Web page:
Mimes are creepy, and the mime duo of Shields and Yarnell are no exception. Their silent comedy act was pretty big in the late 70s; big enough to get them their own CBS television comedy-variety program, The Shields and Yarnell Show.
Creepy? I think so. Worse yet, their specialty was the robot, and they were so proud of their pop-and-lock abilities they called themselves “The Clinkers.” This married mime couple would pretend to be robots eating breakfast and such. Why robots would eat breakfast is unclear. But not as unclear as why CBS aired a show WITH MIMES. It’s not that the mime nonsense was a small part of a bigger show. No. The show was designed to showcase their incredibly creepy mime work.
Not surprisingly, the show only lasted for one season …
What a name, right?! Mummenschanz is German for “mummery,” or a play involving mummers. Now, I know mummers (yes that is a real word from Old English) are generally fairly creepy guys that annoyingly try to get out of an invisible box (think Shakes the Clown), but Mummenschanz are far more advanced than that. They are a Swiss pantomime troupe founded in 1972 by Bernie Schürch, Andres Bossard (August 9, 1944 – March 25, 1992), and the Italian-American Floriana Frassetto. Their performances feature no words, and little music, just the most amazing masks and shockingly wonderful interactions.
I know I have done a few posts on origami before, but I am just kind of fascinated by it. What can I say. It is as ephemeral as art gets – delicate paper, with no more than creases and physics to maintain its shape. It is one of the most specific of art forms with its inevitable dependence on the laws of science and geometry. You could argue that the origami medium is math, just as much as it’s paper.
Between the Folds, is an amazing documentary film by Vanessa Gould, about the origami obsessed around the world. These experts are not your typical artists; they are more like mad scientists “working in the shadows between art and math.” People like Eric Joisel, a French artist whose tiny elfin sculptures involve thousands of folds – he admits his dedication to the art form makes him “le masochist”. Or Vincent Floderer, an “avant-garde” origami artist who uses “the crumpling technique;” he sees his form of paper-folding as “abandoning the imposition of order.”
On the other end of the spectrum are origami-ists like Chris Palmer. He spent a good parts of his life living in a cave in Granada, and his creations are rigorous and complex geometric arrays. And there is Erik Demain, MIT’s youngest professor ever, who was homeschooled in math, computer science, and origami.
This movie is beyond interesting, and nothing but fun. So release your inner nerd, and get in the groove of the fold!
Originally titled “oreore-nai,” in Japanese (a playful way to say‚ “I cannot fold properly”), Origami: Strange Faces uses mixed images of faces to fold into some odd looking characters. While instructions are included, you can fold the paper in all sorts of different ways for some very unexpected results. This easy origami kit comes with 15 square sheets of paper printed with photo images of cropped faces. When folded the sheets transform into bizarre kaleidoscopic versions of a face, as if a few people got together and went crazy with Apple’s Photobooth effects.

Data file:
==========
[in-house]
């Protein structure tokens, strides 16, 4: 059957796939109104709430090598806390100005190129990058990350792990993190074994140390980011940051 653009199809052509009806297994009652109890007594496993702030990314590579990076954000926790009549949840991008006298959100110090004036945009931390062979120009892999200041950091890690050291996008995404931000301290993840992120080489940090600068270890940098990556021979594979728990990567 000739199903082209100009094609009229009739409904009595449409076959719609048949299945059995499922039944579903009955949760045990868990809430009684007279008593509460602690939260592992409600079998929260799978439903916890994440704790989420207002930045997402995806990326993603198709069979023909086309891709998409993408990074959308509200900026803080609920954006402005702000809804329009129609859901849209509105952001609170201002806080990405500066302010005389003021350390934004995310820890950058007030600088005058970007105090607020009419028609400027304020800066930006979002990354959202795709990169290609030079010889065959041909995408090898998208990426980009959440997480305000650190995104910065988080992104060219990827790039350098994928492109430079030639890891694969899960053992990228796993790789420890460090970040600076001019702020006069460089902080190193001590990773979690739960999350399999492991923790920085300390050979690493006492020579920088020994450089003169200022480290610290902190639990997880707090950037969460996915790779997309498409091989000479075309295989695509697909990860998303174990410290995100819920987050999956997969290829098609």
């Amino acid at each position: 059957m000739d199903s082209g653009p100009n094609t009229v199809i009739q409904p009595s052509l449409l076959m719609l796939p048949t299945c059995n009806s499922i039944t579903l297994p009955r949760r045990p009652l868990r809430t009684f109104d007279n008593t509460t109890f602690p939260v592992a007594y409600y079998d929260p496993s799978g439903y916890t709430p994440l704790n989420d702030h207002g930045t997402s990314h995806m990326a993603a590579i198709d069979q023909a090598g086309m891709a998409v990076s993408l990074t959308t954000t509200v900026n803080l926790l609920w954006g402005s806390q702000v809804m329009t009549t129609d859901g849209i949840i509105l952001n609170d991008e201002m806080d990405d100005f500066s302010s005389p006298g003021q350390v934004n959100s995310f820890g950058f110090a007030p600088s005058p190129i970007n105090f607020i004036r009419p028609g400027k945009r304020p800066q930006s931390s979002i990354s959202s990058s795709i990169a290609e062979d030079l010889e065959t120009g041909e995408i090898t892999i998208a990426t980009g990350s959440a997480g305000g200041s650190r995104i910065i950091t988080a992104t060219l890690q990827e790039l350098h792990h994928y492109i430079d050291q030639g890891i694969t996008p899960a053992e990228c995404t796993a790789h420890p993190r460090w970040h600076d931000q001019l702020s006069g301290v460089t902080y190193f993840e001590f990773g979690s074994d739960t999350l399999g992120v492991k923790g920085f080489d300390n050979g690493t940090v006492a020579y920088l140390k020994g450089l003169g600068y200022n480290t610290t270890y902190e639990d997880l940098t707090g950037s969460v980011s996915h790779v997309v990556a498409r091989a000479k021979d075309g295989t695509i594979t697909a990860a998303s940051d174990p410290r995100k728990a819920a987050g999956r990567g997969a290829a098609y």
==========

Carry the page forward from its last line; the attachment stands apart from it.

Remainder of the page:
Julian Beever is an English artist that creates amazingly surreal chalk drawings on pavement surfaces around the world. He has been at it for more than twenty years now. The drawings like insanely real, so much so that people with actually walk around his “potholes,” and “spills.” What do you think?
Batman and Robin
Avoid the Hole
Crochet graffiti, or yarn bombing, is arguably the newest trend in grafitti. But while traditional graffiti is highly illegal and causes all sorts of permanent damage, this new trend is far less harmful and not as frowned upon. Instead of paint and spray cans, they use yarn and needles to canvas the streets in their colorful creations. Hydrants, lampposts, mailboxes, bicycles, cars — even objects as big as buses and bridges — have all been bombed in recent years, ever so softly and usually at night. A Canadian knitter even declared June 11 International Yarn Bombing Day on Facebook! You better watch out for these renegade knitters, and hope they bomb something near you!
The first piece I saw. Soho, NYC
By Knitta Please
Ryan McGinness is a NYC artist who makes a lot of very different art with very similar themes, all of which looks really cool! He has created a huge collection of graphic drawings that use the visual language of signs, corporate logos, and iconography, to create paintings, sculptures, and environments. Ryan has made a lot of paintings that feature bright, neon colors, and he recently made some really incredible blacklight paintings that he calls “black holes.”
The large round canvases are deceptive. On first glance they look like fairly simple images, but stand in front of them for any length of time, and you are immediately drawn in to a trance by the delicate, hypnotic shapes. Black holes, indeed!
Ryan is about to have a three big shows in los angeles, so be on the lookout for some of his amazing events!